WASHINGTON (Reuters) - The “CyberCaliphate” hacking group that attacked a Twitter account belonging to the Pentagon on Monday was founded by a Briton who was once jailed for hacking the personal address book of former British Prime Minister Tony Blair, according to government sources and private sector security experts.
U.S. and European government sources said investigators strongly believe that Junaid Hussain, 20, was the leader of CyberCaliphate, though they do not know if he was personally involved in hacking the Twitter and YouTube accounts of the U.S. Central Command, which oversees military operations in the Middle East.
Hussain could not be reached for comment.
In 2012, Hussain was jailed for six months for stealing Blair’s address book from an email account maintained by one of Blair’s advisors. Hussain pleaded guilty to putting details of the address book online and making hoax calls to a counter-terrorism hotline.
Hussain, who lived in Birmingham, England, moved to Syria sometime in the last two years, according to British media reports.
U.S. and European investigators said they are investigating whether Monday’s attack on the U.S. Central Command’s Twitter and YouTube accounts was launched from Syria, though they have not finished examining the technical evidence. The sources spoke on condition of anonymity.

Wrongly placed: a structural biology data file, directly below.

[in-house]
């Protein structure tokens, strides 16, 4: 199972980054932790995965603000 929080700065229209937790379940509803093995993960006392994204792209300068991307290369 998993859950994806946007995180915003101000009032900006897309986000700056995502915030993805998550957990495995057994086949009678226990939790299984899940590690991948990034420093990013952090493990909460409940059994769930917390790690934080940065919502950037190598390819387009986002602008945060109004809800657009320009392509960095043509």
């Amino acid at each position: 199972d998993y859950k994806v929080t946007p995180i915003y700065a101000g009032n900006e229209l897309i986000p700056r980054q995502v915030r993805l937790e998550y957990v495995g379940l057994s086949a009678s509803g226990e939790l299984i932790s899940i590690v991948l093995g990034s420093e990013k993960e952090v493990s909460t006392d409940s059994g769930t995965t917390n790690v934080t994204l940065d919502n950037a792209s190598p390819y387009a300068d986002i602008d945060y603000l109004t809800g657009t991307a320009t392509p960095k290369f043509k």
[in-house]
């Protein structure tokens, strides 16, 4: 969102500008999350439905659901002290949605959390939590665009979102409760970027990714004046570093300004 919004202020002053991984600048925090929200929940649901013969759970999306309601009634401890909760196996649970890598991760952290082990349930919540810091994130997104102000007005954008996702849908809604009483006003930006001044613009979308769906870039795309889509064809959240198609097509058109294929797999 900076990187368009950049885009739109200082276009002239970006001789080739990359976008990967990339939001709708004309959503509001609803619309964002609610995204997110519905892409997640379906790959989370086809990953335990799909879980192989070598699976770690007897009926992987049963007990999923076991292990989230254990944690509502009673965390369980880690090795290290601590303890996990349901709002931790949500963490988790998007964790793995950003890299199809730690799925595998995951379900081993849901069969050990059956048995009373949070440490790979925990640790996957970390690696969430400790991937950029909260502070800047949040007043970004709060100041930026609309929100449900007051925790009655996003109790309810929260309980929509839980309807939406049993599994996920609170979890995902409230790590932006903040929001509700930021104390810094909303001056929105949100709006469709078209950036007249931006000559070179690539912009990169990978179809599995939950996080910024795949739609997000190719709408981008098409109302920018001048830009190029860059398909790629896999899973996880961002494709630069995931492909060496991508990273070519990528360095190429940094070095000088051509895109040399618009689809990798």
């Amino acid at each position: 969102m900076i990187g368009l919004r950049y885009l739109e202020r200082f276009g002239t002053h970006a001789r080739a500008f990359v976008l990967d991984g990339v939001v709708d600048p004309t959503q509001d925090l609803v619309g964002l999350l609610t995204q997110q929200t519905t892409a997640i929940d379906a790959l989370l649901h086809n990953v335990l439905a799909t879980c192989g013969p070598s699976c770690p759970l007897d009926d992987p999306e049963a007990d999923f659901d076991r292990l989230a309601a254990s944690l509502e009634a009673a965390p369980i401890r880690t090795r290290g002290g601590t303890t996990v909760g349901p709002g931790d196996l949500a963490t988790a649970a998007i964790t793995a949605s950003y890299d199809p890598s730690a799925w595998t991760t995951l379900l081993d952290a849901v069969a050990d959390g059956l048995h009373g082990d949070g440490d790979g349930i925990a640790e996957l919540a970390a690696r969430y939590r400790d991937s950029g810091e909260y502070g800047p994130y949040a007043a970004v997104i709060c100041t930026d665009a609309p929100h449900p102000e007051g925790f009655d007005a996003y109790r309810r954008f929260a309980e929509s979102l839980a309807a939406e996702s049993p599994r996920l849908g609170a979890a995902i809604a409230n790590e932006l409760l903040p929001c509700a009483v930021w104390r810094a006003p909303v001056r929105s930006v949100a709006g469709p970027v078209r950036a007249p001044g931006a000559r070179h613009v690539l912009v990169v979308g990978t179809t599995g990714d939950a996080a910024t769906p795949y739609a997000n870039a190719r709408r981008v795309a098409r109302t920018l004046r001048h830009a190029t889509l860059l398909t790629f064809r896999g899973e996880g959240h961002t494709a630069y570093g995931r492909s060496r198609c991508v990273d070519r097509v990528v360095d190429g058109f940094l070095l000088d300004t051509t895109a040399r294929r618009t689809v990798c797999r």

Pentagon spokesman Army Colonel Steve Warren has called the cyberattack “inconvenient” but stressed that no sensitive or classified information was compromised by the hackers, who claimed to be sympathetic toward the Islamic State militant group being targeted in American bombing raids.
Investigators believe that Hussain was the main individual behind a Twitter account that operated under the pseudonym Abu Hussain al Britani, according to the sources. That account was linked to CyberCaliphate after the group last week claimed responsibility for hacking the Albuquerque Journal in New Mexico and WBOC, a Delaware television station. Neither the Albuquerque Journal nor WBOC responded to requests for comment.
The Abu Hussain al Britani account has been suspended as of Tuesday. One of the government sources said it was possible that other people besides Hussain used that account.
Alex Kassirer, an analyst with Flashpoint Global Partners, said Hussain led efforts by Islamic State to recruit “hackers for a CyberCaliphate.” Flashpoint Global Partners is a private company that monitors extremist Internet postings for government agencies and private clients.
She said the CyberCaliphate first surfaced when it published a “recruitment announcement” on Sept. 11, 2014.
According to Kassirer, Hussain’s British wife said on her Twitter account last week that her husband had been killed in a drone attack. U.S. and European security officials said there was no confirmation that Hussain was dead
Reporting By Mark Hosenball; Editing by Tiffany Wu